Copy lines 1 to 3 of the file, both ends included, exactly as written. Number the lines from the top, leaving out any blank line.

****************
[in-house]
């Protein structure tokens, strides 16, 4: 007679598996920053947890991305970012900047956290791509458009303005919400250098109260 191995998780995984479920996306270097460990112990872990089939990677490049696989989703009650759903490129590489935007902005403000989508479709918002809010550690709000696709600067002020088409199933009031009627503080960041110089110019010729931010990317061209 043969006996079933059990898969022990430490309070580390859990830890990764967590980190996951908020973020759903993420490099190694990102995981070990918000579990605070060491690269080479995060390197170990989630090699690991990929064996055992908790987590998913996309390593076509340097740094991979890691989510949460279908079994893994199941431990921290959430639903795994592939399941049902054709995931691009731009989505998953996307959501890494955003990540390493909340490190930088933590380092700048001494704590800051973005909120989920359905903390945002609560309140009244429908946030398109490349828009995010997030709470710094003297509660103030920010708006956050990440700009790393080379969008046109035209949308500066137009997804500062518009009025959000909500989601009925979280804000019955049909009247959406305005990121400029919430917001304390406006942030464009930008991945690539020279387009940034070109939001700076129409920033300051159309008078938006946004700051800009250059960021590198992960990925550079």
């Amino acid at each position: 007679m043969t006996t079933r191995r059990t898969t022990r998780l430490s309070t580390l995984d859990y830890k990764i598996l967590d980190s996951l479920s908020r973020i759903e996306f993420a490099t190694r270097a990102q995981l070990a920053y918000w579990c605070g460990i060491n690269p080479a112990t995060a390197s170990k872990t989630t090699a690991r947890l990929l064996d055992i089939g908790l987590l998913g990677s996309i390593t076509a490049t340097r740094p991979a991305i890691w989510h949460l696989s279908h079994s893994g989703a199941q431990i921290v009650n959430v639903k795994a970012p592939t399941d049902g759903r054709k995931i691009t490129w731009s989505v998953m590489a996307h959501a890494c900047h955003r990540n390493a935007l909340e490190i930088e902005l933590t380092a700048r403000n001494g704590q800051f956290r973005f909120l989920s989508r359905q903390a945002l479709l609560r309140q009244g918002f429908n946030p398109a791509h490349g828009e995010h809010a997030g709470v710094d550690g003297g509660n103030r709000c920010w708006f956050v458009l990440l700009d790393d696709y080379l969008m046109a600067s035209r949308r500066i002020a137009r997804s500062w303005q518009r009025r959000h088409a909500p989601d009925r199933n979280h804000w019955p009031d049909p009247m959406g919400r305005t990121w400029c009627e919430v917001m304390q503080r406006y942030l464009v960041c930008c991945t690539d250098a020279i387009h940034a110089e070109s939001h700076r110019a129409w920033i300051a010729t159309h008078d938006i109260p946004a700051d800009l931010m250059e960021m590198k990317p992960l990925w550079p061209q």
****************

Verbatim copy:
[in-house]
């Protein structure tokens, strides 16, 4: 007679598996920053947890991305970012900047956290791509458009303005919400250098109260 191995998780995984479920996306270097460990112990872990089939990677490049696989989703009650759903490129590489935007902005403000989508479709918002809010550690709000696709600067002020088409199933009031009627503080960041110089110019010729931010990317061209 043969006996079933059990898969022990430490309070580390859990830890990764967590980190996951908020973020759903993420490099190694990102995981070990918000579990605070060491690269080479995060390197170990989630090699690991990929064996055992908790987590998913996309390593076509340097740094991979890691989510949460279908079994893994199941431990921290959430639903795994592939399941049902054709995931691009731009989505998953996307959501890494955003990540390493909340490190930088933590380092700048001494704590800051973005909120989920359905903390945002609560309140009244429908946030398109490349828009995010997030709470710094003297509660103030920010708006956050990440700009790393080379969008046109035209949308500066137009997804500062518009009025959000909500989601009925979280804000019955049909009247959406305005990121400029919430917001304390406006942030464009930008991945690539020279387009940034070109939001700076129409920033300051159309008078938006946004700051800009250059960021590198992960990925550079």
């Amino acid at each position: 007679m043969t006996t079933r191995r059990t898969t022990r998780l430490s309070t580390l995984d859990y830890k990764i598996l967590d980190s996951l479920s908020r973020i759903e996306f993420a490099t190694r270097a990102q995981l070990a920053y918000w579990c605070g460990i060491n690269p080479a112990t995060a390197s170990k872990t989630t090699a690991r947890l990929l064996d055992i089939g908790l987590l998913g990677s996309i390593t076509a490049t340097r740094p991979a991305i890691w989510h949460l696989s279908h079994s893994g989703a199941q431990i921290v009650n959430v639903k795994a970012p592939t399941d049902g759903r054709k995931i691009t490129w731009s989505v998953m590489a996307h959501a890494c900047h955003r990540n390493a935007l909340e490190i930088e902005l933590t380092a700048r403000n001494g704590q800051f956290r973005f909120l989920s989508r359905q903390a945002l479709l609560r309140q009244g918002f429908n946030p398109a791509h490349g828009e995010h809010a997030g709470v710094d550690g003297g509660n103030r709000c920010w708006f956050v458009l990440l700009d790393d696709y080379l969008m046109a600067s035209r949308r500066i002020a137009r997804s500062w303005q518009r009025r959000h088409a909500p989601d009925r199933n979280h804000w019955p009031d049909p009247m959406g919400r305005t990121w400029c009627e919430v917001m304390q503080r406006y942030l464009v960041c930008c991945t690539d250098a020279i387009h940034a110089e070109s939001h700076r110019a129409w920033i300051a010729t159309h008078d938006i109260p946004a700051d800009l931010m250059e960021m590198k990317p992960l990925w550079p061209q």